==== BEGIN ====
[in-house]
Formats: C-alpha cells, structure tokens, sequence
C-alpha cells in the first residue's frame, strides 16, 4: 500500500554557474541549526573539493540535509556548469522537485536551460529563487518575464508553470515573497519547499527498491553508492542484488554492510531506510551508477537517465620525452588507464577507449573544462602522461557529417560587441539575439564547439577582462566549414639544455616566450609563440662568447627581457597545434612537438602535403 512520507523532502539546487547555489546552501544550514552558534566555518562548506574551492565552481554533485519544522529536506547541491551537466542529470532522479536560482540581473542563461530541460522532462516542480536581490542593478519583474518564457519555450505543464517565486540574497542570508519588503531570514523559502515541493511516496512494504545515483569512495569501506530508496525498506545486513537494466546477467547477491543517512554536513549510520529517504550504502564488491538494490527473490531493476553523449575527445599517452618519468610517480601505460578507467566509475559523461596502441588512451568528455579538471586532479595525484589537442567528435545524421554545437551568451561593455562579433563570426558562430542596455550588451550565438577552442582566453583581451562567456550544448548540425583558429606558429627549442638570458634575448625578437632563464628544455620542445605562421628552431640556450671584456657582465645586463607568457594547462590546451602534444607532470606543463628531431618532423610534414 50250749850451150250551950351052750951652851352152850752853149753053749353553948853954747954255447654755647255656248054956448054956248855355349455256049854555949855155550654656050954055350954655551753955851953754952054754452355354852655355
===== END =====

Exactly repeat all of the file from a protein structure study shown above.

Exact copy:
[in-house]
Formats: C-alpha cells, structure tokens, sequence
C-alpha cells in the first residue's frame, strides 16, 4: 500500500554557474541549526573539493540535509556548469522537485536551460529563487518575464508553470515573497519547499527498491553508492542484488554492510531506510551508477537517465620525452588507464577507449573544462602522461557529417560587441539575439564547439577582462566549414639544455616566450609563440662568447627581457597545434612537438602535403 512520507523532502539546487547555489546552501544550514552558534566555518562548506574551492565552481554533485519544522529536506547541491551537466542529470532522479536560482540581473542563461530541460522532462516542480536581490542593478519583474518564457519555450505543464517565486540574497542570508519588503531570514523559502515541493511516496512494504545515483569512495569501506530508496525498506545486513537494466546477467547477491543517512554536513549510520529517504550504502564488491538494490527473490531493476553523449575527445599517452618519468610517480601505460578507467566509475559523461596502441588512451568528455579538471586532479595525484589537442567528435545524421554545437551568451561593455562579433563570426558562430542596455550588451550565438577552442582566453583581451562567456550544448548540425583558429606558429627549442638570458634575448625578437632563464628544455620542445605562421628552431640556450671584456657582465645586463607568457594547462590546451602534444607532470606543463628531431618532423610534414 50250749850451150250551950351052750951652851352152850752853149753053749353553948853954747954255447654755647255656248054956448054956248855355349455256049854555949855155550654656050954055350954655551753955851953754952054754452355354852655355